When ovulation does not happen or happens on an irregular basis in a female’s body, the condition is known as an ovulatory disorder. Mostly, women ovulate between 21 to 35 days. A woman with cycles of more than 35 days is considered to have the oligo-ovulation condition. And those women who do not ovulate at all have anovulation condition.
Ovulation disorders can disrupt the ovulation process. Some common disorders are:
- Hypothalamic dysfunction. Follicle-stimulating hormone (FSH) and luteinizing hormone (LH) are the two hormones produced by the pituitary gland, responsible for ovulation stimulation every month. Disruption of production of these hormones affect ovulation. Irregular or absent periods are the most common signs.
- Premature ovarian failure. It is the disorder that causes the ovary to no longer produce eggs, and it lowers estrogen hormone production in women under the age of 40.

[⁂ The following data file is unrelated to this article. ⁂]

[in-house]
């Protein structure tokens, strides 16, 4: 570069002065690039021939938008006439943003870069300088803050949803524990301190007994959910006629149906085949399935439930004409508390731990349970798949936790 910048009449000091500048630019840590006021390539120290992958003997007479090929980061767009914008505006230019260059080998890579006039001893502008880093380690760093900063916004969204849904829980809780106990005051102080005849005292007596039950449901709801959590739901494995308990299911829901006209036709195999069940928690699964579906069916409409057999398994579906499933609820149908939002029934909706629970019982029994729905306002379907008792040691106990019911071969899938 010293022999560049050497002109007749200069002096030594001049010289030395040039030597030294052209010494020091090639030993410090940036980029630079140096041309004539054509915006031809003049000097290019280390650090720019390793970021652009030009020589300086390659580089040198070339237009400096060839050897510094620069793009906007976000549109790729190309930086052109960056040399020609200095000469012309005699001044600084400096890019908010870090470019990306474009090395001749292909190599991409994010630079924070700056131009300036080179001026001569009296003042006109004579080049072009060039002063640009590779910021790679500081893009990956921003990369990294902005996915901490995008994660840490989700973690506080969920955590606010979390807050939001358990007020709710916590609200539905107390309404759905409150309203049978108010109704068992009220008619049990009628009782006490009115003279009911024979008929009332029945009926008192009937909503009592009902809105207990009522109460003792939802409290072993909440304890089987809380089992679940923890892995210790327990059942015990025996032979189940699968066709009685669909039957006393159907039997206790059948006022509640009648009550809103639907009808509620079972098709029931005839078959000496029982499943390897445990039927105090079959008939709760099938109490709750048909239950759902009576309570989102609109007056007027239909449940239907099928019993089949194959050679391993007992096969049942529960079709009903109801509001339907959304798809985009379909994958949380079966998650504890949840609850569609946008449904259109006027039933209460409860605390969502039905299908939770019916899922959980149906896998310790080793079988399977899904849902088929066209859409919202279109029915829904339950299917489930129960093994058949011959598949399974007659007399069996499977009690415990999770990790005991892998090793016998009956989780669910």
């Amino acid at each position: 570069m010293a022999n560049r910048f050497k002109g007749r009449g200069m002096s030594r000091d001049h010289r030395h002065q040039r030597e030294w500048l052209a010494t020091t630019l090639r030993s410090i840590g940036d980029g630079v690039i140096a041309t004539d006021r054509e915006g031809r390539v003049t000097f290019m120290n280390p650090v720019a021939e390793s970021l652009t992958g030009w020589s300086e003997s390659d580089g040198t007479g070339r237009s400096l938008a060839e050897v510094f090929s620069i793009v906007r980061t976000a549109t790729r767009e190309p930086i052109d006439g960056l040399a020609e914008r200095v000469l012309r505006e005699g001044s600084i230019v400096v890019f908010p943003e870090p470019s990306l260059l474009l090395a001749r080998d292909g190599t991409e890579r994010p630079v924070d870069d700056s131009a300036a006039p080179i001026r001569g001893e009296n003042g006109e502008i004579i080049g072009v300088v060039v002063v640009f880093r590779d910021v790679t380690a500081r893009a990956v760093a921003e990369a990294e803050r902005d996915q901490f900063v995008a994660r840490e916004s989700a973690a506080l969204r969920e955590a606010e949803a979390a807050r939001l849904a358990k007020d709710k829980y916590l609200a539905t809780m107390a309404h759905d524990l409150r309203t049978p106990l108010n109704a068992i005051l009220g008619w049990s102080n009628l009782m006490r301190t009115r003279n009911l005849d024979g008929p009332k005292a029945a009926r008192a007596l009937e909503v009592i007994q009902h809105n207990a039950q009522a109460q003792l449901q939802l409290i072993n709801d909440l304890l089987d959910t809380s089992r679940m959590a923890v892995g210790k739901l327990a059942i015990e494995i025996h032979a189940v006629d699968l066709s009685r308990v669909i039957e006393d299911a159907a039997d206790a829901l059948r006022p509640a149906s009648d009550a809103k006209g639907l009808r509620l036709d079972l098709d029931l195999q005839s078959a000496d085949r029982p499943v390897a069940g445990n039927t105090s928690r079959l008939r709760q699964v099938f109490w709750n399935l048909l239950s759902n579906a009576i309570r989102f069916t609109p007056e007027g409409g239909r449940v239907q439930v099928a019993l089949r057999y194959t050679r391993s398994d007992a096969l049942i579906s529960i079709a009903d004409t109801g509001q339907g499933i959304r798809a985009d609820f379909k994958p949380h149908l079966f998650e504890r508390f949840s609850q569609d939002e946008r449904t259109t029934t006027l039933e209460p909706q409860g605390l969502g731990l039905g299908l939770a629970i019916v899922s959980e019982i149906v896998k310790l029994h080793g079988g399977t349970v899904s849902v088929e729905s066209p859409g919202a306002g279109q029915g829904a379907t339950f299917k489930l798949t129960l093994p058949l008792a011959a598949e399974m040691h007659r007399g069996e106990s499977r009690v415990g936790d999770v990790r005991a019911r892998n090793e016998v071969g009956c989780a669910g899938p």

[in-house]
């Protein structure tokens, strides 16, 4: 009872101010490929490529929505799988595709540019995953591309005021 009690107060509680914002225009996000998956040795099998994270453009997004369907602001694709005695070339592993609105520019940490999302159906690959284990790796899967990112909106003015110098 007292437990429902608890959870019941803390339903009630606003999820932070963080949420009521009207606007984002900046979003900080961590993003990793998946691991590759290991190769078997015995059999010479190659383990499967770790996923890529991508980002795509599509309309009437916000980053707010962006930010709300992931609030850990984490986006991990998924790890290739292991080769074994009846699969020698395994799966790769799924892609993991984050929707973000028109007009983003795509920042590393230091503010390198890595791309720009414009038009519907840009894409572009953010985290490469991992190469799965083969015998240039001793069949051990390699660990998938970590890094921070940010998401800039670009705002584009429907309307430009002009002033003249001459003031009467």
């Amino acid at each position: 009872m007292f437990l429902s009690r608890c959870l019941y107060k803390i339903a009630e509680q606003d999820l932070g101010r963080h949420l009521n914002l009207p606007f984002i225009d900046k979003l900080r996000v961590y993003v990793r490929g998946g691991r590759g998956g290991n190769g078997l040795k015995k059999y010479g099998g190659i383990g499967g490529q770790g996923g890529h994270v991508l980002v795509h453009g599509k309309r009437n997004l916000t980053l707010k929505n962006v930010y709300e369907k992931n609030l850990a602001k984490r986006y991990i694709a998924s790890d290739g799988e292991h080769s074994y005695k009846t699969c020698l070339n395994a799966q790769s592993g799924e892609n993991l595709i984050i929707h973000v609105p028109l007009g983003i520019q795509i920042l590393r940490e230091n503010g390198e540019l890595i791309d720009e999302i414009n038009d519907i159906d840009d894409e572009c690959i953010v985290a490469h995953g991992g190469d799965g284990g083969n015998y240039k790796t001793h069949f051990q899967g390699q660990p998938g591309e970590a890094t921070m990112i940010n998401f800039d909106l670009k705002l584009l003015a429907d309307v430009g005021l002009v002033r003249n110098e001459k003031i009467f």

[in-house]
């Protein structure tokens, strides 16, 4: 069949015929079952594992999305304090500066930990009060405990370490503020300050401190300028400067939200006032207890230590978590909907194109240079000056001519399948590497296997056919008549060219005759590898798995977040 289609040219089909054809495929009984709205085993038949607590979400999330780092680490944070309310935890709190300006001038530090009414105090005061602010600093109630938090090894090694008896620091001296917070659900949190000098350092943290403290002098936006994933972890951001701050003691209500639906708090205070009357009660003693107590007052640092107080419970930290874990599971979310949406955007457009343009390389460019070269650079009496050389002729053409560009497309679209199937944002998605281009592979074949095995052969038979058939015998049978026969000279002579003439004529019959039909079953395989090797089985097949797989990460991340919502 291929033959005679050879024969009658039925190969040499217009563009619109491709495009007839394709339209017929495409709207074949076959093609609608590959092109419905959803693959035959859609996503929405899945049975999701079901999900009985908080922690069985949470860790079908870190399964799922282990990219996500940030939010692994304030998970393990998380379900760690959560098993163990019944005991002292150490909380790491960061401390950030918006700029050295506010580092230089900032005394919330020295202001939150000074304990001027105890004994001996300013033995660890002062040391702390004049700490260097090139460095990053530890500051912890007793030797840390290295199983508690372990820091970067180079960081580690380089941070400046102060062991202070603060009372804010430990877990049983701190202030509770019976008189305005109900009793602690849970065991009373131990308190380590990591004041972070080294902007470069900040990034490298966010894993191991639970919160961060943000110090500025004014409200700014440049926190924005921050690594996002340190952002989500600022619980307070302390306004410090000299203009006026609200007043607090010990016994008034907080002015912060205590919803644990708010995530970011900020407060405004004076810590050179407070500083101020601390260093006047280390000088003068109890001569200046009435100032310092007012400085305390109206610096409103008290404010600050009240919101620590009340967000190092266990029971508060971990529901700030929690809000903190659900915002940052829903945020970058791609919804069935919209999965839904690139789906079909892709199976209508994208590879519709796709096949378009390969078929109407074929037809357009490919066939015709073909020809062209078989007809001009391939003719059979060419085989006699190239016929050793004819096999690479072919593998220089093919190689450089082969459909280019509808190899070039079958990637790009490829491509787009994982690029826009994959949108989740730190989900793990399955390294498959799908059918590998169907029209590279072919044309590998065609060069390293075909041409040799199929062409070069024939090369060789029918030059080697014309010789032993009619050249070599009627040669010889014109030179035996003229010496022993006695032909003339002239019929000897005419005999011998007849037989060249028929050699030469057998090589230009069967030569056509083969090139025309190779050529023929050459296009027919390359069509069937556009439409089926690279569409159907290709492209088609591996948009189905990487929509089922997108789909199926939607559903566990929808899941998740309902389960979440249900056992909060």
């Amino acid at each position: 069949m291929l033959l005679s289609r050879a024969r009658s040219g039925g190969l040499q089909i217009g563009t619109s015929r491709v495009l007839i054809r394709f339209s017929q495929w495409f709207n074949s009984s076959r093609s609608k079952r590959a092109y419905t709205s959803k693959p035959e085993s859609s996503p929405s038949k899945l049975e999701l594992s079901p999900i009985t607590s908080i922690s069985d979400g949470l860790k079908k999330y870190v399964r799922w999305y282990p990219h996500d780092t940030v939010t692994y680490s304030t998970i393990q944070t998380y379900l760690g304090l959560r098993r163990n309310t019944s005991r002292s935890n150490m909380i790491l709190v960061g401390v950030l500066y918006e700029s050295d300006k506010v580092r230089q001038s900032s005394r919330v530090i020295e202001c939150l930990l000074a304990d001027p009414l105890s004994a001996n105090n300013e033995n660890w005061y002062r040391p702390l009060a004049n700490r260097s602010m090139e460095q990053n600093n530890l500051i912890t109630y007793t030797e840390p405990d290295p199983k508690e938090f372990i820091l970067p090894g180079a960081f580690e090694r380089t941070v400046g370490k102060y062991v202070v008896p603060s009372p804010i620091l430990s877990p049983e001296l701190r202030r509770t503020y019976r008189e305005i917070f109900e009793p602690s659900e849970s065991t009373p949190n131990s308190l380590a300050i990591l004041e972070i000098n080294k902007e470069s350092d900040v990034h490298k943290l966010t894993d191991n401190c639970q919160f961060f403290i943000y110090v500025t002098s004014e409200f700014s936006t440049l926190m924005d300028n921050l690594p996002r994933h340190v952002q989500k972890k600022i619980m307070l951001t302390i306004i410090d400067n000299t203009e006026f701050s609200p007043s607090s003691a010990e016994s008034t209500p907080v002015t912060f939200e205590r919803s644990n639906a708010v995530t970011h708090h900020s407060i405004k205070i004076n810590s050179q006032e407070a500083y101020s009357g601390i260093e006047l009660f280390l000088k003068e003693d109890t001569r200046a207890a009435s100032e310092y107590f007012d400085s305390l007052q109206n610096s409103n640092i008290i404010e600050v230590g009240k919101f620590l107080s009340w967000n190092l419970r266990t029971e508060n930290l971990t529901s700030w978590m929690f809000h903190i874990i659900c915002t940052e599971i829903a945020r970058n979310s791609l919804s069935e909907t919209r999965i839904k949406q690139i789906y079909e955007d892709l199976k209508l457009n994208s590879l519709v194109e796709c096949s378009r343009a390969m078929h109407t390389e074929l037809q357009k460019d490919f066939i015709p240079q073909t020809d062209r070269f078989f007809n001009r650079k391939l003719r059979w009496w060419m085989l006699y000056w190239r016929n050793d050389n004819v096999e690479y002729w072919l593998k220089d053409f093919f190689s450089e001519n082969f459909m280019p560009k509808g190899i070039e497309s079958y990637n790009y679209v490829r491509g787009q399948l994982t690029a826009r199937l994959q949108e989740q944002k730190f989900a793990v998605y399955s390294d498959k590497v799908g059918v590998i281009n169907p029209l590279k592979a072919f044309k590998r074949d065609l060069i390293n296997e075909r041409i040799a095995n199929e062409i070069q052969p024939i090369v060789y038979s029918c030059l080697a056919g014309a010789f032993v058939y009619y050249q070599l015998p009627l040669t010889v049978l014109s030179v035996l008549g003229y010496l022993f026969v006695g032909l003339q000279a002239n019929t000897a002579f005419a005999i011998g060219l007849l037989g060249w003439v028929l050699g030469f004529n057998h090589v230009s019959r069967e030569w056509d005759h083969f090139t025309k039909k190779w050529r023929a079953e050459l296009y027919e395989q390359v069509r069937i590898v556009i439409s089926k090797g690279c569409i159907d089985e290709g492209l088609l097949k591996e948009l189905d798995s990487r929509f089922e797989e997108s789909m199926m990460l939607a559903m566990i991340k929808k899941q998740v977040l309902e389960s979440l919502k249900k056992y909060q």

- Polycystic ovary syndrome (PCOS). PCOS is a condition that causes hormone imbalance impacting ovulation. PCOS is the most common cause of female infertility.
- Too much production of prolactin. The pituitary gland may cause excessive production of prolactin which reduces estrogen hormone production and may cause infertility.
How are Ovulation Disorders Diagnosed?
Evaluation of irregular menstrual cycles like hormone testing and ultrasound examinations of the uterus and ovaries helps in diagnosing ovulation disorder.
How are Ovulation Disorders Treated?
Ovulation disorder is often treated with medical therapy for obtaining ovulation and increasing a woman’s chance of pregnancy. Some common medications help stimulate the ovaries to produce at least one egg each month.